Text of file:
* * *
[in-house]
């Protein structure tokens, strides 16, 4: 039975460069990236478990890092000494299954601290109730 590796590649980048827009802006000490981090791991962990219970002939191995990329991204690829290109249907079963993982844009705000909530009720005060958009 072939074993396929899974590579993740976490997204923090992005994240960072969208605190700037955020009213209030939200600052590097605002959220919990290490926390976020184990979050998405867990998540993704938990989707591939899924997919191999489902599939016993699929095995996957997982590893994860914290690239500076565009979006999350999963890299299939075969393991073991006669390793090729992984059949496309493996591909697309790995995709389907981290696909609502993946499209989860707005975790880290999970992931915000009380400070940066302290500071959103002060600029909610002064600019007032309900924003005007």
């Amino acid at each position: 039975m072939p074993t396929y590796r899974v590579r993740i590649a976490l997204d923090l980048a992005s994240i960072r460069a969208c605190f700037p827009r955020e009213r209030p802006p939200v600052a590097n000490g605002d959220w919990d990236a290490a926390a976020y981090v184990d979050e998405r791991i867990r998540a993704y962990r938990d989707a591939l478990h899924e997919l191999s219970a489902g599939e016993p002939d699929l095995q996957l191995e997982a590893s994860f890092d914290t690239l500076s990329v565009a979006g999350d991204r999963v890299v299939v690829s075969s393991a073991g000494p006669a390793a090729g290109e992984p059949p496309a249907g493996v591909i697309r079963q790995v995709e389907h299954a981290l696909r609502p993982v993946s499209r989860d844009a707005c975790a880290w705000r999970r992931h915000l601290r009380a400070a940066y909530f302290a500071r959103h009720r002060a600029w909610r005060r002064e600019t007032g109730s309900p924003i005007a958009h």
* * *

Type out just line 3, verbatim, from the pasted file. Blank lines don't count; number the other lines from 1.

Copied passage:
């Amino acid at each position: 039975m072939p074993t396929y590796r899974v590579r993740i590649a976490l997204d923090l980048a992005s994240i960072r460069a969208c605190f700037p827009r955020e009213r209030p802006p939200v600052a590097n000490g605002d959220w919990d990236a290490a926390a976020y981090v184990d979050e998405r791991i867990r998540a993704y962990r938990d989707a591939l478990h899924e997919l191999s219970a489902g599939e016993p002939d699929l095995q996957l191995e997982a590893s994860f890092d914290t690239l500076s990329v565009a979006g999350d991204r999963v890299v299939v690829s075969s393991a073991g000494p006669a390793a090729g290109e992984p059949p496309a249907g493996v591909i697309r079963q790995v995709e389907h299954a981290l696909r609502p993982v993946s499209r989860d844009a707005c975790a880290w705000r999970r992931h915000l601290r009380a400070a940066y909530f302290a500071r959103h009720r002060a600029w909610r005060r002064e600019t007032g109730s309900p924003i005007a958009h």